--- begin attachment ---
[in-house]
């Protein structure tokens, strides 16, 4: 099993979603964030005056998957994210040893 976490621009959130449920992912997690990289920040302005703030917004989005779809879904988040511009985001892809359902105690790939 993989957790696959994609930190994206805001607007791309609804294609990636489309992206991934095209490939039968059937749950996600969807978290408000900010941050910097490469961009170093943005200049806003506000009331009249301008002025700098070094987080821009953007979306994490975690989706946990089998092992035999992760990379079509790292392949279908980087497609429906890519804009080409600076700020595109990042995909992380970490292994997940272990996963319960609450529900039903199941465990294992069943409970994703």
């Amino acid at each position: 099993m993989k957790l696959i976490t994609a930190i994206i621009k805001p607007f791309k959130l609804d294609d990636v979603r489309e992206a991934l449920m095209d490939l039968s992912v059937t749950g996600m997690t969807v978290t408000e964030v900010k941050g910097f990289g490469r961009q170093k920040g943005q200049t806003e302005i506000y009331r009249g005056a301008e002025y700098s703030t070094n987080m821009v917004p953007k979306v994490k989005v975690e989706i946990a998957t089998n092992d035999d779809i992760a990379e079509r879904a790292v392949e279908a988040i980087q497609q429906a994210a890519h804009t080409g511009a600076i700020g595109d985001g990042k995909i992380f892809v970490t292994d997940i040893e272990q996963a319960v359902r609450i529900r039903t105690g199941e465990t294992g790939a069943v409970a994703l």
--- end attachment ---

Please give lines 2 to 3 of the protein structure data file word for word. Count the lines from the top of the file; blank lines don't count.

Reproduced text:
């Protein structure tokens, strides 16, 4: 099993979603964030005056998957994210040893 976490621009959130449920992912997690990289920040302005703030917004989005779809879904988040511009985001892809359902105690790939 993989957790696959994609930190994206805001607007791309609804294609990636489309992206991934095209490939039968059937749950996600969807978290408000900010941050910097490469961009170093943005200049806003506000009331009249301008002025700098070094987080821009953007979306994490975690989706946990089998092992035999992760990379079509790292392949279908980087497609429906890519804009080409600076700020595109990042995909992380970490292994997940272990996963319960609450529900039903199941465990294992069943409970994703």
């Amino acid at each position: 099993m993989k957790l696959i976490t994609a930190i994206i621009k805001p607007f791309k959130l609804d294609d990636v979603r489309e992206a991934l449920m095209d490939l039968s992912v059937t749950g996600m997690t969807v978290t408000e964030v900010k941050g910097f990289g490469r961009q170093k920040g943005q200049t806003e302005i506000y009331r009249g005056a301008e002025y700098s703030t070094n987080m821009v917004p953007k979306v994490k989005v975690e989706i946990a998957t089998n092992d035999d779809i992760a990379e079509r879904a790292v392949e279908a988040i980087q497609q429906a994210a890519h804009t080409g511009a600076i700020g595109d985001g990042k995909i992380f892809v970490t292994d997940i040893e272990q996963a319960v359902r609450i529900r039903t105690g199941e465990t294992g790939a069943v409970a994703l």